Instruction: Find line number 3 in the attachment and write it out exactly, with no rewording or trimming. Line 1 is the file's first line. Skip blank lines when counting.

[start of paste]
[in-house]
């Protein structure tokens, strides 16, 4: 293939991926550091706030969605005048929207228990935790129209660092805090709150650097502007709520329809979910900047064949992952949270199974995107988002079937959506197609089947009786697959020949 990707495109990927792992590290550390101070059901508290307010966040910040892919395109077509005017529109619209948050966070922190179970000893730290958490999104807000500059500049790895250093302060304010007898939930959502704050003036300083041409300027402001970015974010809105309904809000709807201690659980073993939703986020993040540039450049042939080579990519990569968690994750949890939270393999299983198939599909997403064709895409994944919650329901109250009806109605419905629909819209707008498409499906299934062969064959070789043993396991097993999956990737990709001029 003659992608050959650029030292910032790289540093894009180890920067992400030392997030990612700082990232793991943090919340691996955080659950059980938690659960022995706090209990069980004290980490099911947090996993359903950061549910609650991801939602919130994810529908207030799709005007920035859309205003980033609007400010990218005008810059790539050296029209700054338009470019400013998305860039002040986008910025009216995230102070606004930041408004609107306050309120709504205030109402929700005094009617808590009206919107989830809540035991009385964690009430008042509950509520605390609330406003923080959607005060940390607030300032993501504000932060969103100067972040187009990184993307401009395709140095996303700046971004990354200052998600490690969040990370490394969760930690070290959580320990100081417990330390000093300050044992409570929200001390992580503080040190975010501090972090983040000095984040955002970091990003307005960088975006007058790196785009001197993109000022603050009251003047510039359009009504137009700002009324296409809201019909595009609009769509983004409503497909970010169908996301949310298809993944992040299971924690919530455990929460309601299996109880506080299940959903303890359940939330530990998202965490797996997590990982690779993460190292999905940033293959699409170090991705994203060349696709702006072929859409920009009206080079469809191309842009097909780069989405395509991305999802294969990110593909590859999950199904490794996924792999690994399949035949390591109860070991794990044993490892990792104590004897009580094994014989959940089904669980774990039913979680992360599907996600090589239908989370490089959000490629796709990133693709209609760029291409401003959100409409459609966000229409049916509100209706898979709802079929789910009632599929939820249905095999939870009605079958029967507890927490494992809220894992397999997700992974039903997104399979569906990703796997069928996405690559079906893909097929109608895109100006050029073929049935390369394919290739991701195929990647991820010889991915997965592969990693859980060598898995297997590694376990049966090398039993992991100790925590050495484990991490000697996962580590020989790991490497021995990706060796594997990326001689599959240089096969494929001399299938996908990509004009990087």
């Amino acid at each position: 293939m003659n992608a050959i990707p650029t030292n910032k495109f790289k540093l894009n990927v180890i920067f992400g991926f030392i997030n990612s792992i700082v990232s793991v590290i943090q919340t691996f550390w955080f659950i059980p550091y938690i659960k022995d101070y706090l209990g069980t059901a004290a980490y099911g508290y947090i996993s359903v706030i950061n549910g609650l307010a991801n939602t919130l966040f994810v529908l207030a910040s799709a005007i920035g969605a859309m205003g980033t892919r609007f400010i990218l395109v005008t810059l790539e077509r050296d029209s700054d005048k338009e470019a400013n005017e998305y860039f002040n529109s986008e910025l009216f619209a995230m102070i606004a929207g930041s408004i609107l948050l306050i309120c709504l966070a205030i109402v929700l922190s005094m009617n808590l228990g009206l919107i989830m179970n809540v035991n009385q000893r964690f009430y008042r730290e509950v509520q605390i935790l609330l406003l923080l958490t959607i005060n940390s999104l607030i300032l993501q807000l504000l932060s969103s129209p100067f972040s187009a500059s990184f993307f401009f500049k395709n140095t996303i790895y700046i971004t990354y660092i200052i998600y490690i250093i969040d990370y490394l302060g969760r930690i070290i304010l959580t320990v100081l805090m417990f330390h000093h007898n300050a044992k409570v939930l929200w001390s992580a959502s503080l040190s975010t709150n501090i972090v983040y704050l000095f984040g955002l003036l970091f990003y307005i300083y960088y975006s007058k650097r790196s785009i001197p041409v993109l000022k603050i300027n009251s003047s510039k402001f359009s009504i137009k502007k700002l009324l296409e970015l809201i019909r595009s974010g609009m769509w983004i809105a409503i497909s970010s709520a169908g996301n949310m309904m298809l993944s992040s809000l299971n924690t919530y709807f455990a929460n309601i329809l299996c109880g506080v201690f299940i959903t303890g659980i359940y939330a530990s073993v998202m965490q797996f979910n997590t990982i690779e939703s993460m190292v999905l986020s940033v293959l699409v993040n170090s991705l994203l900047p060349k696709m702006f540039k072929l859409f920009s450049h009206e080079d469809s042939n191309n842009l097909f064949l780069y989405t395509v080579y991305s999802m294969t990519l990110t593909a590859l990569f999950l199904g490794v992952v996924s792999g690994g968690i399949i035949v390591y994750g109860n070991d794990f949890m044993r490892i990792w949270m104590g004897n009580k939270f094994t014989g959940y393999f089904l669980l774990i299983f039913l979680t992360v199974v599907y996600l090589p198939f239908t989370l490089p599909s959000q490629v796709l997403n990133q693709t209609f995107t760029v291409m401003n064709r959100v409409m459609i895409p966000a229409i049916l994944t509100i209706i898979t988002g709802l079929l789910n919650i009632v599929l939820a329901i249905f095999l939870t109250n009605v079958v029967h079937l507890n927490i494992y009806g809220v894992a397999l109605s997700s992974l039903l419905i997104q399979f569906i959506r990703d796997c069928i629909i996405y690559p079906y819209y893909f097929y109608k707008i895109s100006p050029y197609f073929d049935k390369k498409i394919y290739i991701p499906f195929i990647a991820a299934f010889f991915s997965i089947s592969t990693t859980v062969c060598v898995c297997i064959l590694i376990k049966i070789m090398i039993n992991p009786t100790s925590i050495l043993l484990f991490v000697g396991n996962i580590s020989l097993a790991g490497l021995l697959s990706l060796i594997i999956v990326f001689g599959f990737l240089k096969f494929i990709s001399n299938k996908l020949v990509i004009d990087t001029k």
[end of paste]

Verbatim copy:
């Amino acid at each position: 293939m003659n992608a050959i990707p650029t030292n910032k495109f790289k540093l894009n990927v180890i920067f992400g991926f030392i997030n990612s792992i700082v990232s793991v590290i943090q919340t691996f550390w955080f659950i059980p550091y938690i659960k022995d101070y706090l209990g069980t059901a004290a980490y099911g508290y947090i996993s359903v706030i950061n549910g609650l307010a991801n939602t919130l966040f994810v529908l207030a910040s799709a005007i920035g969605a859309m205003g980033t892919r609007f400010i990218l395109v005008t810059l790539e077509r050296d029209s700054d005048k338009e470019a400013n005017e998305y860039f002040n529109s986008e910025l009216f619209a995230m102070i606004a929207g930041s408004i609107l948050l306050i309120c709504l966070a205030i109402v929700l922190s005094m009617n808590l228990g009206l919107i989830m179970n809540v035991n009385q000893r964690f009430y008042r730290e509950v509520q605390i935790l609330l406003l923080l958490t959607i005060n940390s999104l607030i300032l993501q807000l504000l932060s969103s129209p100067f972040s187009a500059s990184f993307f401009f500049k395709n140095t996303i790895y700046i971004t990354y660092i200052i998600y490690i250093i969040d990370y490394l302060g969760r930690i070290i304010l959580t320990v100081l805090m417990f330390h000093h007898n300050a044992k409570v939930l929200w001390s992580a959502s503080l040190s975010t709150n501090i972090v983040y704050l000095f984040g955002l003036l970091f990003y307005i300083y960088y975006s007058k650097r790196s785009i001197p041409v993109l000022k603050i300027n009251s003047s510039k402001f359009s009504i137009k502007k700002l009324l296409e970015l809201i019909r595009s974010g609009m769509w983004i809105a409503i497909s970010s709520a169908g996301n949310m309904m298809l993944s992040s809000l299971n924690t919530y709807f455990a929460n309601i329809l299996c109880g506080v201690f299940i959903t303890g659980i359940y939330a530990s073993v998202m965490q797996f979910n997590t990982i690779e939703s993460m190292v999905l986020s940033v293959l699409v993040n170090s991705l994203l900047p060349k696709m702006f540039k072929l859409f920009s450049h009206e080079d469809s042939n191309n842009l097909f064949l780069y989405t395509v080579y991305s999802m294969t990519l990110t593909a590859l990569f999950l199904g490794v992952v996924s792999g690994g968690i399949i035949v390591y994750g109860n070991d794990f949890m044993r490892i990792w949270m104590g004897n009580k939270f094994t014989g959940y393999f089904l669980l774990i299983f039913l979680t992360v199974v599907y996600l090589p198939f239908t989370l490089p599909s959000q490629v796709l997403n990133q693709t209609f995107t760029v291409m401003n064709r959100v409409m459609i895409p966000a229409i049916l994944t509100i209706i898979t988002g709802l079929l789910n919650i009632v599929l939820a329901i249905f095999l939870t109250n009605v079958v029967h079937l507890n927490i494992y009806g809220v894992a397999l109605s997700s992974l039903l419905i997104q399979f569906i959506r990703d796997c069928i629909i996405y690559p079906y819209y893909f097929y109608k707008i895109s100006p050029y197609f073929d049935k390369k498409i394919y290739i991701p499906f195929i990647a991820a299934f010889f991915s997965i089947s592969t990693t859980v062969c060598v898995c297997i064959l590694i376990k049966i070789m090398i039993n992991p009786t100790s925590i050495l043993l484990f991490v000697g396991n996962i580590s020989l097993a790991g490497l021995l697959s990706l060796i594997i999956v990326f001689g599959f990737l240089k096969f494929i990709s001399n299938k996908l020949v990509i004009d990087t001029k």